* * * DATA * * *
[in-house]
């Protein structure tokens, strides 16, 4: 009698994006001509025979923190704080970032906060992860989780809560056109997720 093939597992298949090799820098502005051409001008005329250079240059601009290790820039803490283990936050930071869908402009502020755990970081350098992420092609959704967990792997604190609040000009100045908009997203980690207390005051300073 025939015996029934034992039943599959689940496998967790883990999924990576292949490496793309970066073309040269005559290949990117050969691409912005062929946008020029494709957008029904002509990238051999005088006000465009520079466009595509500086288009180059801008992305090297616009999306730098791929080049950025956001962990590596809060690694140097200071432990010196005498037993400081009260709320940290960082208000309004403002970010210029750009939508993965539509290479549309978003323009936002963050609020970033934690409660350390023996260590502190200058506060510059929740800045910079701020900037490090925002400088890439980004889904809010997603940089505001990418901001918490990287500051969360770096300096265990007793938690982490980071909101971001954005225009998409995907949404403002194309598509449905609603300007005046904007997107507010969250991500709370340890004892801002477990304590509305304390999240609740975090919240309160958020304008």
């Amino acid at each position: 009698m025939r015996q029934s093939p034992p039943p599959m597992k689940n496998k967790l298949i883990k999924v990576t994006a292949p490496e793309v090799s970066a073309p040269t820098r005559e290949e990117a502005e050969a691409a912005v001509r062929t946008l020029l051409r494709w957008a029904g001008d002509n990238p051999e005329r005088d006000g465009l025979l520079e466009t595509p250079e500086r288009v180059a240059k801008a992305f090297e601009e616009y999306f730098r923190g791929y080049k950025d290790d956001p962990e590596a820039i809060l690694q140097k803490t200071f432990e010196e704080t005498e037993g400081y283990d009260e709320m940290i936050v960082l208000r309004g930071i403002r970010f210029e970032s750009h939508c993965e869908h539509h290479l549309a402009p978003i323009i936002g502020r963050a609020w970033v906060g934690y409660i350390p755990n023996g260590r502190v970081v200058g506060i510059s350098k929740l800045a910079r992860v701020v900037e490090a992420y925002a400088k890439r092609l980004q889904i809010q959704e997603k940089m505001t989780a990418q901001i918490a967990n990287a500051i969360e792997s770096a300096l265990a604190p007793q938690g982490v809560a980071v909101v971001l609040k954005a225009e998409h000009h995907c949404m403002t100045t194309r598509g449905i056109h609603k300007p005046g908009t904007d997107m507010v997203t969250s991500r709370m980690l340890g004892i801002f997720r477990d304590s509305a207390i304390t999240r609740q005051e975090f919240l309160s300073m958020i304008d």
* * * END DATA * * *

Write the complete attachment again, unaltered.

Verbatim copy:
[in-house]
């Protein structure tokens, strides 16, 4: 009698994006001509025979923190704080970032906060992860989780809560056109997720 093939597992298949090799820098502005051409001008005329250079240059601009290790820039803490283990936050930071869908402009502020755990970081350098992420092609959704967990792997604190609040000009100045908009997203980690207390005051300073 025939015996029934034992039943599959689940496998967790883990999924990576292949490496793309970066073309040269005559290949990117050969691409912005062929946008020029494709957008029904002509990238051999005088006000465009520079466009595509500086288009180059801008992305090297616009999306730098791929080049950025956001962990590596809060690694140097200071432990010196005498037993400081009260709320940290960082208000309004403002970010210029750009939508993965539509290479549309978003323009936002963050609020970033934690409660350390023996260590502190200058506060510059929740800045910079701020900037490090925002400088890439980004889904809010997603940089505001990418901001918490990287500051969360770096300096265990007793938690982490980071909101971001954005225009998409995907949404403002194309598509449905609603300007005046904007997107507010969250991500709370340890004892801002477990304590509305304390999240609740975090919240309160958020304008």
């Amino acid at each position: 009698m025939r015996q029934s093939p034992p039943p599959m597992k689940n496998k967790l298949i883990k999924v990576t994006a292949p490496e793309v090799s970066a073309p040269t820098r005559e290949e990117a502005e050969a691409a912005v001509r062929t946008l020029l051409r494709w957008a029904g001008d002509n990238p051999e005329r005088d006000g465009l025979l520079e466009t595509p250079e500086r288009v180059a240059k801008a992305f090297e601009e616009y999306f730098r923190g791929y080049k950025d290790d956001p962990e590596a820039i809060l690694q140097k803490t200071f432990e010196e704080t005498e037993g400081y283990d009260e709320m940290i936050v960082l208000r309004g930071i403002r970010f210029e970032s750009h939508c993965e869908h539509h290479l549309a402009p978003i323009i936002g502020r963050a609020w970033v906060g934690y409660i350390p755990n023996g260590r502190v970081v200058g506060i510059s350098k929740l800045a910079r992860v701020v900037e490090a992420y925002a400088k890439r092609l980004q889904i809010q959704e997603k940089m505001t989780a990418q901001i918490a967990n990287a500051i969360e792997s770096a300096l265990a604190p007793q938690g982490v809560a980071v909101v971001l609040k954005a225009e998409h000009h995907c949404m403002t100045t194309r598509g449905i056109h609603k300007p005046g908009t904007d997107m507010v997203t969250s991500r709370m980690l340890g004892i801002f997720r477990d304590s509305a207390i304390t999240r609740q005051e975090f919240l309160s300073m958020i304008d």